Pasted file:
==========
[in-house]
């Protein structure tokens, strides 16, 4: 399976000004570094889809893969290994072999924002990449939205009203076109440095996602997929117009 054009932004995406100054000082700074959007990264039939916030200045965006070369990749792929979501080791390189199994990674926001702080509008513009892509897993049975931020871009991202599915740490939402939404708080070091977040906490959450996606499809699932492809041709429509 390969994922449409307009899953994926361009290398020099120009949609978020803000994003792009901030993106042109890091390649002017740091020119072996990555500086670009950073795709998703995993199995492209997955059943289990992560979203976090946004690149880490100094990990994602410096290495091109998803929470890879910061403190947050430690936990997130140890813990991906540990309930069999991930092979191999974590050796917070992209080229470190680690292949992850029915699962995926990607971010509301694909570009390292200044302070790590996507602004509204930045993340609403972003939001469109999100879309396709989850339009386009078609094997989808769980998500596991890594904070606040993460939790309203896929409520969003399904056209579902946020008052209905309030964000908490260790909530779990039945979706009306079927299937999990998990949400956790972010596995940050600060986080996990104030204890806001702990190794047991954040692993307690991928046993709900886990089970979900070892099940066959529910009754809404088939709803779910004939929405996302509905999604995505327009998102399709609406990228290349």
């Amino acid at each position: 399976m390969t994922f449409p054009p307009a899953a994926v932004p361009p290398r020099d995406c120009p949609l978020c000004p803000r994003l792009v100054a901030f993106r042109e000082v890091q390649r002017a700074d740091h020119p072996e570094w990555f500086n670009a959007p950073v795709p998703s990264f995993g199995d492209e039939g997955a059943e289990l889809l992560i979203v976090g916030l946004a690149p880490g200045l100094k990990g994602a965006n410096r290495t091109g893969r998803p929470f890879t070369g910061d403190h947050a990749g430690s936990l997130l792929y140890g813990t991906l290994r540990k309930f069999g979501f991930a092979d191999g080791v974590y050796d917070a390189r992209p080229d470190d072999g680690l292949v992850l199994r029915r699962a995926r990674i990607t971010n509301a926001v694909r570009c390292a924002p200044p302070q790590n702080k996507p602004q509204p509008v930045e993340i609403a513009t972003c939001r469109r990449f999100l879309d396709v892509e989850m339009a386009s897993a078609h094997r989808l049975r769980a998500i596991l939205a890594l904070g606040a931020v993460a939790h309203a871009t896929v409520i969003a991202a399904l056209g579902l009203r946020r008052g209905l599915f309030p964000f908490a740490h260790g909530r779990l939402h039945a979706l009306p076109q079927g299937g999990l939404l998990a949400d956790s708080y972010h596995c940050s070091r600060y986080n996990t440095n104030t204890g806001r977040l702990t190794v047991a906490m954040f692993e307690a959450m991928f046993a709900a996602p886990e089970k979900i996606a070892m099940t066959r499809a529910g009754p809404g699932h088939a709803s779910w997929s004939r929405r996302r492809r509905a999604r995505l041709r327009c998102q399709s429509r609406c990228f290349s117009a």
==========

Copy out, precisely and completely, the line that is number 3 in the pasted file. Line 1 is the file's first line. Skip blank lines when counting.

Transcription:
């Amino acid at each position: 399976m390969t994922f449409p054009p307009a899953a994926v932004p361009p290398r020099d995406c120009p949609l978020c000004p803000r994003l792009v100054a901030f993106r042109e000082v890091q390649r002017a700074d740091h020119p072996e570094w990555f500086n670009a959007p950073v795709p998703s990264f995993g199995d492209e039939g997955a059943e289990l889809l992560i979203v976090g916030l946004a690149p880490g200045l100094k990990g994602a965006n410096r290495t091109g893969r998803p929470f890879t070369g910061d403190h947050a990749g430690s936990l997130l792929y140890g813990t991906l290994r540990k309930f069999g979501f991930a092979d191999g080791v974590y050796d917070a390189r992209p080229d470190d072999g680690l292949v992850l199994r029915r699962a995926r990674i990607t971010n509301a926001v694909r570009c390292a924002p200044p302070q790590n702080k996507p602004q509204p509008v930045e993340i609403a513009t972003c939001r469109r990449f999100l879309d396709v892509e989850m339009a386009s897993a078609h094997r989808l049975r769980a998500i596991l939205a890594l904070g606040a931020v993460a939790h309203a871009t896929v409520i969003a991202a399904l056209g579902l009203r946020r008052g209905l599915f309030p964000f908490a740490h260790g909530r779990l939402h039945a979706l009306p076109q079927g299937g999990l939404l998990a949400d956790s708080y972010h596995c940050s070091r600060y986080n996990t440095n104030t204890g806001r977040l702990t190794v047991a906490m954040f692993e307690a959450m991928f046993a709900a996602p886990e089970k979900i996606a070892m099940t066959r499809a529910g009754p809404g699932h088939a709803s779910w997929s004939r929405r996302r492809r509905a999604r995505l041709r327009c998102q399709s429509r609406c990228f290349s117009a």